10 Greatest Ballparks for Foodies
Citi(C) Field, New York
Heavy hitters: Shake Shack burgers, cannoli, hot pastrami on rye
The stadium is named after a bank that took billions in bailout money. It is owned by folks who were cleaned out by Bernie Madoff's ponzi scheme. The team on the field is more than .500 despite having its payroll slashed and its stars depart.
At least the food is decent. Mama's of Corona has some great Italian sandwiches, but its blue-and-orange stuffed pastry tubes are the best snack at the park. The hot pastrami has its own stand, is piled high between slices of rye bread and comes packaged with a sour pickle. If you want a real taste of what New York has been offering in the past decade or so, skip a couple of innings to wait on line for a burger at Shake Shack. Danny Meyer's burger ranks among the city's best, but the hourlong wait -- similar to that at the stand's first location in Madison Square Park -- is one of the most overrated, touristy NYC experiences that doesn't involve a cupcake or Cosmopolitan.
Oriole Park at Camden Yards, Baltimore
Heavy hitters: Boog's BBQ
There's a lot of barbecue in big-league baseball these days, and former Oriole Boog Powell isn't the only retired player serving it.
He was the first when he opened his stand nearly 20 years ago and is still the best when it comes to serving up spicy sauce with a dash of his own personality. Powell himself runs the grill and dishes out the hickory-smoked pork, turkey and beef throughout the game, tormenting those who pass up his stand by letting the smoke from his pit flow over the outfield all night long. The Kansas City Royals will claim better BBQ at Gates' in Kaufmann Stadium (and they'd have a strong argument) and ex-jocks in Philly, Pittsburgh, Milwaukee and San Diego stand by their own fare. But Boog's provides a bellyful of authenticity few can match.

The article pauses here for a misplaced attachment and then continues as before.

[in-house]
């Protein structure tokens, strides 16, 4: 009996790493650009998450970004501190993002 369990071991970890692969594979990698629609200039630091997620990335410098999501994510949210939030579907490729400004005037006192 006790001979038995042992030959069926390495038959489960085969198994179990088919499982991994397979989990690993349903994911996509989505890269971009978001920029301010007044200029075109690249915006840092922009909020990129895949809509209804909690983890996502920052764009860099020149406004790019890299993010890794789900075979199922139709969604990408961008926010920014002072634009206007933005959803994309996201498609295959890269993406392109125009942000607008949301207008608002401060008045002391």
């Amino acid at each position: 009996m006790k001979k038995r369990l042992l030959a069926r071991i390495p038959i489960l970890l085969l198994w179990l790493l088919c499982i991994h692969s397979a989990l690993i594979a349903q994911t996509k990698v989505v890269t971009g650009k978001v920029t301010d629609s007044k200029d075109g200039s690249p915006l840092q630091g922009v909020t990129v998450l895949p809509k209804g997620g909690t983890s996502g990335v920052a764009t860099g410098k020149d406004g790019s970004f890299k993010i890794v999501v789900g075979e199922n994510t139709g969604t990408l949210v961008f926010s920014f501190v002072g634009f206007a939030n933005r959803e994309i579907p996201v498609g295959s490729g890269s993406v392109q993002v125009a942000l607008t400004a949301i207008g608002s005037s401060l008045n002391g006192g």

Petco Field, San Diego
Heavy hitters: Sonoran hot dogs and shrimp tacos
With apologies to Randy Jones' barbecue, the best San Diego offerings originate south of the border. San Diego restaurant Rubio's brought its shrimp and fish tacos up from Baja nearly 30 years ago and loads them up with cabbage, salsa and garlic sauce. The ballpark versions are pricier, but no less perfect. If you're craving something a bit meatier, a Sonoran hot dog comes wrapped in bacon and jammed with onions, tomatoes and pinto beans. It's all served on a potato bun, then topped with mustard, ketchup, mayonnaise and jalapeno sauce. Thank you, Mexico.